Sirius A & B’s path in the sky showing the wobble that betrayed the Pup’s presence. Credit Mike Guidry, University of Tennessee.

Sirius A and B

Sirius A and B (near the diffraction spike to the lower left), A Hubble Space Telescope photograph. Credit NASA, ESA.

Orion's Belt points to Sirius

Orion’s Belt points to Sirius. Created using Stellarium.

02/07/2017 – Ephemeris – Sirius: an important star in history

February 7, 2017 Comments off

Ephemeris for Tuesday, February 7th.  The Sun will rise at 7:53.  It’ll be up for 10 hours and 6 minutes, setting at 6:00.  The Moon, 3 days before full, will set at 5:53 tomorrow morning.

The brightest star-like object in the evening sky is Sirius, also known as the Dog Star.  It also is the brightest night-time star in our skies period.  Tonight at 9 p.m. it’s located in the southeastern sky.  The Dog Star name comes from its position at the heart of the constellation Canis Major, the great dog of Orion the hunter.  The three stars of Orion’s belt tilt to the southeast and point to Sirius.  The name Sirius means ‘Dazzling One’, a reference to its great brilliance and twinkling.  Its Egyptian name was Sothis, and its appearance in the dawn skies in late June signaled the flooding of the Nile, and the beginning of the Egyptian agricultural year.  Sirius owes much of its brightness to the fact that it lies quite close to us, only about 8 light years away.

Times are for the Traverse City/Interlochen area of Michigan. They may be different for your location.


Heliacal rising of Sirius

A simulation of the heliacal rising of Sothis (Sirius) with the Egyptian Pyramids circa 2000 BC.  Note that Sirius is just visible to the right of the nearest Pyramid. Created using Stellarium and GIMP.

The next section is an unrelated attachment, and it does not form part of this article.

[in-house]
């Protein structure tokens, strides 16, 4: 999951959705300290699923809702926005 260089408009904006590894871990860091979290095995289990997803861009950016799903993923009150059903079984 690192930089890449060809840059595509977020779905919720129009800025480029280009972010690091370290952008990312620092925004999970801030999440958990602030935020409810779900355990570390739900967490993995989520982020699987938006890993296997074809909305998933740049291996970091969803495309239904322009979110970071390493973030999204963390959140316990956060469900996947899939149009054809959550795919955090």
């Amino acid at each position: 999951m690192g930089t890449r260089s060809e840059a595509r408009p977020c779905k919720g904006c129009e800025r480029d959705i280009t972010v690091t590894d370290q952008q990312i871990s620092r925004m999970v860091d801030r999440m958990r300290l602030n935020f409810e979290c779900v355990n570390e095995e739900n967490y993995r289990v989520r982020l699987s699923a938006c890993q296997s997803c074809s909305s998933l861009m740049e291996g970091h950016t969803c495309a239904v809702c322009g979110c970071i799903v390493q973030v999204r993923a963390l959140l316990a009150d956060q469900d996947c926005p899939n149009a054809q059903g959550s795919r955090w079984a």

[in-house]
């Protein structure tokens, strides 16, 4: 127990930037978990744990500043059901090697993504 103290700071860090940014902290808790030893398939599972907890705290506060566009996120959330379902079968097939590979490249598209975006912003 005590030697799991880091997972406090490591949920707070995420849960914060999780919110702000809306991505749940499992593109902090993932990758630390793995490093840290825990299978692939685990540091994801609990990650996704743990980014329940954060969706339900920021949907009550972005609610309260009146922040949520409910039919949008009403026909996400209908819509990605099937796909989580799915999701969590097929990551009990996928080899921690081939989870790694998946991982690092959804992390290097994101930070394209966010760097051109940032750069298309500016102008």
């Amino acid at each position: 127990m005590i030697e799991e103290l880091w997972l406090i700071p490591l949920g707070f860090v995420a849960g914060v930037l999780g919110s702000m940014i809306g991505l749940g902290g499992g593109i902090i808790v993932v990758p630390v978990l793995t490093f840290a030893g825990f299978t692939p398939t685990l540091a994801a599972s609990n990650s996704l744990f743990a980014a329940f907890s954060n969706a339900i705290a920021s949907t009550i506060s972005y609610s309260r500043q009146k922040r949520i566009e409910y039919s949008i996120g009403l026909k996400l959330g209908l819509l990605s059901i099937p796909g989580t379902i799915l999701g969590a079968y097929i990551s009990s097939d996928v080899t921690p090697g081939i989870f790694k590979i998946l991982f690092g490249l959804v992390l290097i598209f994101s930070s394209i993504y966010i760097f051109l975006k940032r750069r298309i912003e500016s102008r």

A heliacal rising is the first appearance of a star or planet in the morning after disappearing weeks or months before in the evening twilight.

12/29/2016 – Ephemeris – Astronomical milestones of 2016

December 29, 2016 Comments off

Ephemeris for Thursday, December 29th.  The Sun will rise at 8:19.  It’ll be up for 8 hours and 50 minutes, setting at 5:10.  The Moon is new today, and won’t be visible.

Looking back at 2016 the biggest astronomical news was the detection of gravitational waves coming from two separate collisions of black holes far beyond our Milky Way galaxy.  The two detectors in Washington state and in Louisiana recorded these events in September and December 2015, but the first announcement was made in February this year after the signals were cleaned up and studied.  The year saw the end of the European Space Agency’s Rosetta Mission to the comet we’ve come to call 67P after orbiting it for over two years.  The Opportunity and Curiosity rovers continued their exploration of Mars along with a fleet of satellites.  On a sad note, we lost pioneering Mercury astronaut John Glenn at the age of 95.

Times are for the Traverse City/Interlochen area of Michigan. They may be different for your location.